FALCON HEIGHTS (AP) -- When Jacqueline Davis received a last-minute phone call 12 years ago granting her a spot in the State Fair Food Building to sell cheese-filled Italian loaves, she scraped together $1,000 to build a booth. She fine-tuned recipes. She prayed that sales would rise as quickly as her bread.
"It happened so quickly -- somebody decided not to come to the Food Building and they told me, 'If you can do it, it's yours,"' recalled Davis, 54, a reservation agent for America West Airlines with catering experience. "We rented equipment because we didn't know how it would end up."
For Davis and more than a dozen other vendors who had been Food Building staples, the end came last fall with the $1 million remodeling of the often hot and stuffy 30,000-square-foot building. New building codes and space limitations meant cutting the number of booths by seven, to 32. Meeting new codes would cost returning vendors as much as $100,000 in new equipment. And all vendors had to apply for readmission -- which, unlike previous years, no longer seemed like standard procedure.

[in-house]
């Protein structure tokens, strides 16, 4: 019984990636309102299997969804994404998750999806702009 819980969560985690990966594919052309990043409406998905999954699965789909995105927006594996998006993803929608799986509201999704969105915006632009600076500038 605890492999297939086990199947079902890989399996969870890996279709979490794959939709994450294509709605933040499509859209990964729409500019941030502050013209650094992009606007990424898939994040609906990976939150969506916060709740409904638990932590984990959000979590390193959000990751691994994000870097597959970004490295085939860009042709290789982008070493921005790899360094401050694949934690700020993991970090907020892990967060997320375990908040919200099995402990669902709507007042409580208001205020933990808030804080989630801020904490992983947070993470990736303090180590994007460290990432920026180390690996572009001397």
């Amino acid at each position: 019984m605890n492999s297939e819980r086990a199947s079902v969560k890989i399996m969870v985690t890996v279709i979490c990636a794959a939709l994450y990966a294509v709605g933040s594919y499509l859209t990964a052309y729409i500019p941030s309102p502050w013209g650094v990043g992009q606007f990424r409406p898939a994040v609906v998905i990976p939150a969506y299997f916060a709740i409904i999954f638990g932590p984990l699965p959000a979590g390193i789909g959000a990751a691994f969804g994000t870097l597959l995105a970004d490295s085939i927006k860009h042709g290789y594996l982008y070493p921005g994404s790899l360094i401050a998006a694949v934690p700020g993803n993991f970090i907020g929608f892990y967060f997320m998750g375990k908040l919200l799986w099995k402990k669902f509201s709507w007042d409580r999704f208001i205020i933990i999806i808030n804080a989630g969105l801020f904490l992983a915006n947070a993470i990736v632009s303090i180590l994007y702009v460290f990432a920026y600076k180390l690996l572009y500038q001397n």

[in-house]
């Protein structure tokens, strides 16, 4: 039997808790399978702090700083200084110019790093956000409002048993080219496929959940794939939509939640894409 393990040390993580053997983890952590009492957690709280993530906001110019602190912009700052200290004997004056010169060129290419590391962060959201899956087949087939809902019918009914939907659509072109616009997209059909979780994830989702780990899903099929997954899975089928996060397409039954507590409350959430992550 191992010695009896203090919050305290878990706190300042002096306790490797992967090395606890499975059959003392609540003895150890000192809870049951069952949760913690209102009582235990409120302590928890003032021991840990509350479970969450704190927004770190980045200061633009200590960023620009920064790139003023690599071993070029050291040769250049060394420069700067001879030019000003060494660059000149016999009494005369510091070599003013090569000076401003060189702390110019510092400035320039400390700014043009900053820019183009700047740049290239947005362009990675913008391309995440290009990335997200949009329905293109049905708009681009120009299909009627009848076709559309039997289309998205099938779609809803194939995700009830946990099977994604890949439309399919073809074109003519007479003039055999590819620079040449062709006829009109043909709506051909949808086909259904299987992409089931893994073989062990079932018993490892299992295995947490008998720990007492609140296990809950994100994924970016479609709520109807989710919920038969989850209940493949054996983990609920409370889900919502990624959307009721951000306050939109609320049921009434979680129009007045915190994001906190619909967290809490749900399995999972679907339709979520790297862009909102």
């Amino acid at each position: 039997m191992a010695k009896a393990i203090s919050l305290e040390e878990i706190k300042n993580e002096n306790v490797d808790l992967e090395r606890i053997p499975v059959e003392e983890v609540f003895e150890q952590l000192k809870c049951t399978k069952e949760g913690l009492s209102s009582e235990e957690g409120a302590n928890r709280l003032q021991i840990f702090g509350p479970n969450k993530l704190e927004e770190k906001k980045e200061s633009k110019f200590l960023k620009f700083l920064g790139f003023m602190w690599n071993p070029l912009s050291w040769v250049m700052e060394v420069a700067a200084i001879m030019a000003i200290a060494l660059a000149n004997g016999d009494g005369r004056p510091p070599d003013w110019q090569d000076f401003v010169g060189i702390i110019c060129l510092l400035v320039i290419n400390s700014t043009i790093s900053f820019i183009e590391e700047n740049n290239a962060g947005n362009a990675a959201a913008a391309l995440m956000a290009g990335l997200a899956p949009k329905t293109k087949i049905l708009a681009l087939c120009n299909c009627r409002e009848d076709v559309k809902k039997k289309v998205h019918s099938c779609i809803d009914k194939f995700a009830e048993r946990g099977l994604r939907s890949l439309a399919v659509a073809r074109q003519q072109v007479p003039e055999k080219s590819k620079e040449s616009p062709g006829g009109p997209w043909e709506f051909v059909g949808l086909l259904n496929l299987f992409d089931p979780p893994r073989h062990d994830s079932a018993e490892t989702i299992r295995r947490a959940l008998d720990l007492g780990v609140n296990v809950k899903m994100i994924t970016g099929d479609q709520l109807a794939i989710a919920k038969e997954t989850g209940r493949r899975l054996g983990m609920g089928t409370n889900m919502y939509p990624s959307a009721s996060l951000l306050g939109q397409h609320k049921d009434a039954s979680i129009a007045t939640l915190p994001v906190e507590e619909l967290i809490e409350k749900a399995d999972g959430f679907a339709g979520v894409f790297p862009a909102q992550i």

For some veteran vendors, the announcement of Food Building changes hit their gut harder than a third helping of cheese curds. But Davis, who could not afford the estimated $50,000 to $80,000 for new equipment, said she is relieved that the Food Building has maintained at least some of its "mom and pop" feel.
Yes, Leeann Chin's has a booth. But so does O'Gara's Bar and Grill, a first-time Food Building participant that brings to the fair the same salt-water potatoes and deep-fried Reuben sandwiches sold just a couple miles down the street on N. Snelling Avenue.
"The family-owned booths are the heart of the State Fair and Food Building," said Jim Sinclair, the fair's assistant manager. "O'Gara's is typical of what gives the fair its pulse."
So is new Food Building vendor Dennis Felling, whose pace would keep any cardiologist busy. Felling owns the new Engine House 19, home of the meatball on a stick.
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